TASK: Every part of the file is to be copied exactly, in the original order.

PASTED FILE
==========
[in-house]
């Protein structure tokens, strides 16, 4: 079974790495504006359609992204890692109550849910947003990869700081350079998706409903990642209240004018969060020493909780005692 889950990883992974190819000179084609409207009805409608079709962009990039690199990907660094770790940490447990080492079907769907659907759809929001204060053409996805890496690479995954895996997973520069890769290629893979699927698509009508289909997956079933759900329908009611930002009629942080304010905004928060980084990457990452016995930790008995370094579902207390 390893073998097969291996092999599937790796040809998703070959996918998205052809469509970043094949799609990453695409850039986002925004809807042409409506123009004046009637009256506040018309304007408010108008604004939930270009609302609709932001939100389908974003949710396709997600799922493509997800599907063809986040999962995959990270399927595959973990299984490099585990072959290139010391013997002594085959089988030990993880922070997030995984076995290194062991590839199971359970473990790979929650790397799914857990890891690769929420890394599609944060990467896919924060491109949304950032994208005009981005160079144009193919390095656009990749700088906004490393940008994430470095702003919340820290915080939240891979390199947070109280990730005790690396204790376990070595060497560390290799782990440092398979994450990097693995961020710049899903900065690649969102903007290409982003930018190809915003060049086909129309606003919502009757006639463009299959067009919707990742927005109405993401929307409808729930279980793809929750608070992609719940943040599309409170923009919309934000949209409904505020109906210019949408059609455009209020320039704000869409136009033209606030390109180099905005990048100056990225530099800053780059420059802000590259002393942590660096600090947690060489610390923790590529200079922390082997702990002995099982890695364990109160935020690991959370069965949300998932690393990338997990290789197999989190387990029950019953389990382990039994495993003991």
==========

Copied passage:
[in-house]
């Protein structure tokens, strides 16, 4: 079974790495504006359609992204890692109550849910947003990869700081350079998706409903990642209240004018969060020493909780005692 889950990883992974190819000179084609409207009805409608079709962009990039690199990907660094770790940490447990080492079907769907659907759809929001204060053409996805890496690479995954895996997973520069890769290629893979699927698509009508289909997956079933759900329908009611930002009629942080304010905004928060980084990457990452016995930790008995370094579902207390 390893073998097969291996092999599937790796040809998703070959996918998205052809469509970043094949799609990453695409850039986002925004809807042409409506123009004046009637009256506040018309304007408010108008604004939930270009609302609709932001939100389908974003949710396709997600799922493509997800599907063809986040999962995959990270399927595959973990299984490099585990072959290139010391013997002594085959089988030990993880922070997030995984076995290194062991590839199971359970473990790979929650790397799914857990890891690769929420890394599609944060990467896919924060491109949304950032994208005009981005160079144009193919390095656009990749700088906004490393940008994430470095702003919340820290915080939240891979390199947070109280990730005790690396204790376990070595060497560390290799782990440092398979994450990097693995961020710049899903900065690649969102903007290409982003930018190809915003060049086909129309606003919502009757006639463009299959067009919707990742927005109405993401929307409808729930279980793809929750608070992609719940943040599309409170923009919309934000949209409904505020109906210019949408059609455009209020320039704000869409136009033209606030390109180099905005990048100056990225530099800053780059420059802000590259002393942590660096600090947690060489610390923790590529200079922390082997702990002995099982890695364990109160935020690991959370069965949300998932690393990338997990290789197999989190387990029950019953389990382990039994495993003991």